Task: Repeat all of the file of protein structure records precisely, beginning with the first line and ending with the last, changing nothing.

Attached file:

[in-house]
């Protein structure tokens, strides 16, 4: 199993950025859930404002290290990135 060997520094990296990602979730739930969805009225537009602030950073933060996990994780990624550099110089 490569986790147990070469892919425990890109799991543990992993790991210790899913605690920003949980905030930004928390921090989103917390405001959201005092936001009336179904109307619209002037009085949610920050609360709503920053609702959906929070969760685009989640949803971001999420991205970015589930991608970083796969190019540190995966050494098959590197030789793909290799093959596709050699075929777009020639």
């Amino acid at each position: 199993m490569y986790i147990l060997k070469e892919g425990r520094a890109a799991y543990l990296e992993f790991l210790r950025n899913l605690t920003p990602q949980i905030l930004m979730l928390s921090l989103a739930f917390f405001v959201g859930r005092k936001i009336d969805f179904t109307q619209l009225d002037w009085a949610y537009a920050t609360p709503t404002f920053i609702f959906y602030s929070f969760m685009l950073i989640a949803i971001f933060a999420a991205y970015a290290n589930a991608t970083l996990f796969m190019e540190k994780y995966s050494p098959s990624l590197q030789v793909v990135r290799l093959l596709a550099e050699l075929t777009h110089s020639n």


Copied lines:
[in-house]
């Protein structure tokens, strides 16, 4: 199993950025859930404002290290990135 060997520094990296990602979730739930969805009225537009602030950073933060996990994780990624550099110089 490569986790147990070469892919425990890109799991543990992993790991210790899913605690920003949980905030930004928390921090989103917390405001959201005092936001009336179904109307619209002037009085949610920050609360709503920053609702959906929070969760685009989640949803971001999420991205970015589930991608970083796969190019540190995966050494098959590197030789793909290799093959596709050699075929777009020639």
């Amino acid at each position: 199993m490569y986790i147990l060997k070469e892919g425990r520094a890109a799991y543990l990296e992993f790991l210790r950025n899913l605690t920003p990602q949980i905030l930004m979730l928390s921090l989103a739930f917390f405001v959201g859930r005092k936001i009336d969805f179904t109307q619209l009225d002037w009085a949610y537009a920050t609360p709503t404002f920053i609702f959906y602030s929070f969760m685009l950073i989640a949803i971001f933060a999420a991205y970015a290290n589930a991608t970083l996990f796969m190019e540190k994780y995966s050494p098959s990624l590197q030789v793909v990135r290799l093959l596709a550099e050699l075929t777009h110089s020639n």